As expected, the highest credit quality (i.e. risk free) has the highest sensitivity to interest rate increases, whereas the lowest credit quality (i.e. High Yield) has the lowest sensitivity to interest rate increases. Another way to phrase the phonemenon is: as bond credit quality decreases from Risk-Free, to Investment Grade, to High Yield, the per unit expected loss decreases given a per unit increase in interest rates.
Application to Investable Assets
The above summary shows that when interest rates increase, the investor’s fixed income holdings would theoretically experience a varying degree of loss depending on credit quality, all else equal. “Theoretically” is emphasized because bond losses were estimated using available rate data during those time periods. Although this may roughly equate to losses and gains investors “might have” achieved during those time periods, the calculations do not represent actual holdings or investable assets. The savvy investor should further inquire: does the phenomenon likewise exist for tradable assets such as ETFs?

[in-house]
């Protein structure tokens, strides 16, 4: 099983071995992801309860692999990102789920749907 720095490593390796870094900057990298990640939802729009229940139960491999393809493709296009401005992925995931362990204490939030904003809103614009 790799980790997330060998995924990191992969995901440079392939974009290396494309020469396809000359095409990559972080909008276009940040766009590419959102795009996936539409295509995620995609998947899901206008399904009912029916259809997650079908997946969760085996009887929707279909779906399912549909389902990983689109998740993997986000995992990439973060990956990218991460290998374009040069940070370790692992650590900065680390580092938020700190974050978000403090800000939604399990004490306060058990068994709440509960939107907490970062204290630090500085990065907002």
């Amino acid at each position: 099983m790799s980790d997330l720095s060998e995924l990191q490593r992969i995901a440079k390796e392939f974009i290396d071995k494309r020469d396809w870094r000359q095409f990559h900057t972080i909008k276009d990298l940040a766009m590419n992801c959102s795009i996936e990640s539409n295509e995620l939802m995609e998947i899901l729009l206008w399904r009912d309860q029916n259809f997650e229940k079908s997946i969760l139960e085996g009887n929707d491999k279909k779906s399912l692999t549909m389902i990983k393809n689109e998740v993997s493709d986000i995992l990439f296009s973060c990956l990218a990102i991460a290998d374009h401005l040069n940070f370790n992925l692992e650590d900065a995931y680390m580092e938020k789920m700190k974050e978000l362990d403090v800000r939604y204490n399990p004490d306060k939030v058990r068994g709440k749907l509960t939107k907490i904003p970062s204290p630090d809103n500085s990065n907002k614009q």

Three deeply liquid, tradable assets that closely mirror the credit quality comparison made above are the following iShares ETFs: IEI (3-7 Year Treasuries), LQD (Investment Grade Corporates), and HYG (High Yield Corporates). With historical data that begins in 2007, this analysis was run based on daily 10 Year U.S. Treasury rates (instead of monthly), where an increase of at least 3 consecutive days was considered a rising interest rate environment. During those time periods, the cumulative loss for each of the three ETFs was calculated, along with the cumulative rise in the 10 Year Rate. Scatter plots are again provided, illustrating the cumulative loss for a given cumulative rise in interest rates from April 2007 to March 2013.